Produced natural gas must be treated to ensure high efficiency removal of sulfurous contaminants before it can be processed into liquefied natural gas (LNG).The selection of processes for removal of H2S may be a straightforward decision with extensive supporting data available. However, when the produced natural gas feedstock contains significant mercaptan, COS or other sour components, the process selection and design may become extremely complex. Several issues including process selectivity, energy requirements, total sulfur recovery, hydrocarbon coabsorption, and impact on downstream facilities will be weighed in this poster.
When technologies are being evaluated for use in pretreatment of gas for LNG production for the first time, the extremely high reliability and strict specifications of the LNG process must be taken into consideration. Often the processes under consideration are provided by licensors, and evaluation of data from historical applications should be undertaken cooperatively by the licensor and the operator to ensure that all facets of the operation are well understood. This is particularly challenging since it is rare to encounter exactly the same compositions and conditions more than once in the midstream.
LNG facilities operating in Qatar have installed multiple processes to maximize sulfur recovery at minimum cost. Based on the operating data from these units, ExxonMobil in cooperation with RasGas Company Limited (RasGas) has developed dynamic models and modified processes to optimize the operation of the existing facilities and the design of future ones. This work is aimed at high reliability, high efficiency, environmentally sound process units that support maximum LNG production at the lowest supply cost.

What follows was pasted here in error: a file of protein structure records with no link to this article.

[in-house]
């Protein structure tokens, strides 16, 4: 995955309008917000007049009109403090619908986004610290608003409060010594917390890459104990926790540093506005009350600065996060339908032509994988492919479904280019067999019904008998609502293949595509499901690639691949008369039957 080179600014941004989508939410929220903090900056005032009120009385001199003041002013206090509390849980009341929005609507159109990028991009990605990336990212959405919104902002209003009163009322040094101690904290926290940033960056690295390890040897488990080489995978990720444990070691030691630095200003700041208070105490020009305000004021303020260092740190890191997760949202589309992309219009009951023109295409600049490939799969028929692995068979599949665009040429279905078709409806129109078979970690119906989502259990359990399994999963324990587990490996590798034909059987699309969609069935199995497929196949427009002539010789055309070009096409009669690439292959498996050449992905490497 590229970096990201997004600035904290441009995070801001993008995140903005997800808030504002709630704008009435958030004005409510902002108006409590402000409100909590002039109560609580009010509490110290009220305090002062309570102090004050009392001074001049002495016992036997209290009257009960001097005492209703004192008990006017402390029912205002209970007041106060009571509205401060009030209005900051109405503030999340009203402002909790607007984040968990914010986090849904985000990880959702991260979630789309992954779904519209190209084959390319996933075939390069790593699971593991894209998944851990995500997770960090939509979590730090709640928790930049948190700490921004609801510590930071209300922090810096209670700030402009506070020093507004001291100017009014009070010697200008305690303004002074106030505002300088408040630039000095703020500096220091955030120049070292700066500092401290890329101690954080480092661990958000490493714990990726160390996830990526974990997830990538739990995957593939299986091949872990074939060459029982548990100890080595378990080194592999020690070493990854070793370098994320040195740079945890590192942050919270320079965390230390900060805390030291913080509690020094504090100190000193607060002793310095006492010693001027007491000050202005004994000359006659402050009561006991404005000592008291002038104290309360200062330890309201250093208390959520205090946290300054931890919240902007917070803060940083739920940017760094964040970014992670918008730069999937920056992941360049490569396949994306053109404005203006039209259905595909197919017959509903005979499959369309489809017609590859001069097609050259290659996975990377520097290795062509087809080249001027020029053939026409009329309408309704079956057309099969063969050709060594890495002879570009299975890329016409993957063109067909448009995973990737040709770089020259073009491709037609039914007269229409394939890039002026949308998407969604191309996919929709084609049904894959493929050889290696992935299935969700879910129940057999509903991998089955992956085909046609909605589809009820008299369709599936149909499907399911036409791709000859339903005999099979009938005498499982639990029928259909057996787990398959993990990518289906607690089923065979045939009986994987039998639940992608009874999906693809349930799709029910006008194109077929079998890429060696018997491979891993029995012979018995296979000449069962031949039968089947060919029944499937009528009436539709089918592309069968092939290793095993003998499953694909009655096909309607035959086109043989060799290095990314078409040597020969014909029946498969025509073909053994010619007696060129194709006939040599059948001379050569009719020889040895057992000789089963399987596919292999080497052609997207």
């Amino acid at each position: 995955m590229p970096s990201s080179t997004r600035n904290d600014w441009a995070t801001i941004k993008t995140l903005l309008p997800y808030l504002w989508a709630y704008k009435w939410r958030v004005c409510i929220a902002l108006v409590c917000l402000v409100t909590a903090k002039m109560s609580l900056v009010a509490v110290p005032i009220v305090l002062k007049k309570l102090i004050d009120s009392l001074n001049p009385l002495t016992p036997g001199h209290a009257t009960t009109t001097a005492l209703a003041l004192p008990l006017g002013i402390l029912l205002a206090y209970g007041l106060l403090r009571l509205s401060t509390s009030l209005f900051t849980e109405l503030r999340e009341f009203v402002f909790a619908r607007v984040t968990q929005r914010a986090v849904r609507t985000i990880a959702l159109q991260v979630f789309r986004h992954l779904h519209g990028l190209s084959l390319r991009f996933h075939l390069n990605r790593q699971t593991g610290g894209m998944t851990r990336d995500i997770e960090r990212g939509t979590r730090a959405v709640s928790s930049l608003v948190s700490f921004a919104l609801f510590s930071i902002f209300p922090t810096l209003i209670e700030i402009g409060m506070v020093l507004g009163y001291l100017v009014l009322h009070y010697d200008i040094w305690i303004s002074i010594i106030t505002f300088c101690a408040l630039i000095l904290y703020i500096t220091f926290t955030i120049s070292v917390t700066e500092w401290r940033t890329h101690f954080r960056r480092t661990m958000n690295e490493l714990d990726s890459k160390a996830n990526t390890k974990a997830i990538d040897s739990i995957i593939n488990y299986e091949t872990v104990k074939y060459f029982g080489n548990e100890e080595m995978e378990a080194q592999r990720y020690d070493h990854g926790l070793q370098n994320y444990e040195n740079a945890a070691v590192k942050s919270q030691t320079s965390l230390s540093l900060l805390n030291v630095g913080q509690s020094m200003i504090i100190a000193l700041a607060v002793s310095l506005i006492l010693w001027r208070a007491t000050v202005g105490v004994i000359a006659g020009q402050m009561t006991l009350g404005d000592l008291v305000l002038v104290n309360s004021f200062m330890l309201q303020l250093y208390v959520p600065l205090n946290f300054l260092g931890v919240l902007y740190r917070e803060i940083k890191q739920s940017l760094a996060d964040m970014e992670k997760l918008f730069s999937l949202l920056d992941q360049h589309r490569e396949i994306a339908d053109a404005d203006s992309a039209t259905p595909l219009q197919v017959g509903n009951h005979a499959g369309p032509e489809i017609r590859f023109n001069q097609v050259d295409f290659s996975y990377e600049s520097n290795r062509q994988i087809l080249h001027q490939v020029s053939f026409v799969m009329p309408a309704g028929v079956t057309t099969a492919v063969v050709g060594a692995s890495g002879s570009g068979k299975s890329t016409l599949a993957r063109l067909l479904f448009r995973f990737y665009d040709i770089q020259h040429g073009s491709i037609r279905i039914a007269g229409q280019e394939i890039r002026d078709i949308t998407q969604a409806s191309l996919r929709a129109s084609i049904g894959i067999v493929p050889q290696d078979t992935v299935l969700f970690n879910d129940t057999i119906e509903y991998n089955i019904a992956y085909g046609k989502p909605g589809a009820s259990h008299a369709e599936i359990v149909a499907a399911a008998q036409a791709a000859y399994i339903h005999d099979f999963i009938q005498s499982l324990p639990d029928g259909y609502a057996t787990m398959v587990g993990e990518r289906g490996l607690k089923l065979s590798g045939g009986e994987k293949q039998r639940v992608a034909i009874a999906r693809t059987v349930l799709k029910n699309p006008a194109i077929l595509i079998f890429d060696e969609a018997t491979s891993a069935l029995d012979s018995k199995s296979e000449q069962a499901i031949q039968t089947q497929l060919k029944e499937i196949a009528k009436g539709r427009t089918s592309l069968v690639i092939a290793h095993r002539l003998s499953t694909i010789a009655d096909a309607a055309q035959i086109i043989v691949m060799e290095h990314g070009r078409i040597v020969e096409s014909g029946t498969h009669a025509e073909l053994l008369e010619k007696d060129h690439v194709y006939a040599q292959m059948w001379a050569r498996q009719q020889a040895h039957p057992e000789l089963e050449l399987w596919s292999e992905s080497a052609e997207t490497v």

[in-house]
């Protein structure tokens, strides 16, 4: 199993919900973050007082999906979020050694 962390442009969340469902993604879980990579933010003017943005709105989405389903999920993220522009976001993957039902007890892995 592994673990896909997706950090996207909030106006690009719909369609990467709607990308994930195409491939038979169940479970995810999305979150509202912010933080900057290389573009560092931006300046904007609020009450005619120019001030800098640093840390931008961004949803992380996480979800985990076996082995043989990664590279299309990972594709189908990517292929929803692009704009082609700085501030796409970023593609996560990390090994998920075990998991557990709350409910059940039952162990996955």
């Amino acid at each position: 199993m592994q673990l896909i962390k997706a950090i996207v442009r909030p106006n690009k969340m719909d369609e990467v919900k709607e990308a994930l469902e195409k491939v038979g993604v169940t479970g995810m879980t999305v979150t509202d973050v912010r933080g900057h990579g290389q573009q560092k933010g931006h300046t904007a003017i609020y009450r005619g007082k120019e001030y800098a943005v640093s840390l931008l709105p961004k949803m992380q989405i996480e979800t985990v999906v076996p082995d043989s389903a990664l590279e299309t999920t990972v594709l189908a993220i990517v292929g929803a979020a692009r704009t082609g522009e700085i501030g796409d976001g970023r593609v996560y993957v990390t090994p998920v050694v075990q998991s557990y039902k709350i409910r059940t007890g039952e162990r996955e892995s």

RasGas has extensive experience in operating gas sweetening and sulfur recovery units. In addition to moderate concentrations of H2S and CO2 that must be removed from the produced gas, a variety of mercaptans and other sulfur containing species compose up to 400 ppm of the gas. In RasGas Trains 1 and 2, Sulfinol-D was chosen as the gas sweetening process, and the acid gas stream was directed to an Acid Gas Enrichment unit before entering the Sulfur Recovery Unit. This system has worked effectively to achieve the very low levels of total sulfur (< 14 ppm) required for the liquefied product.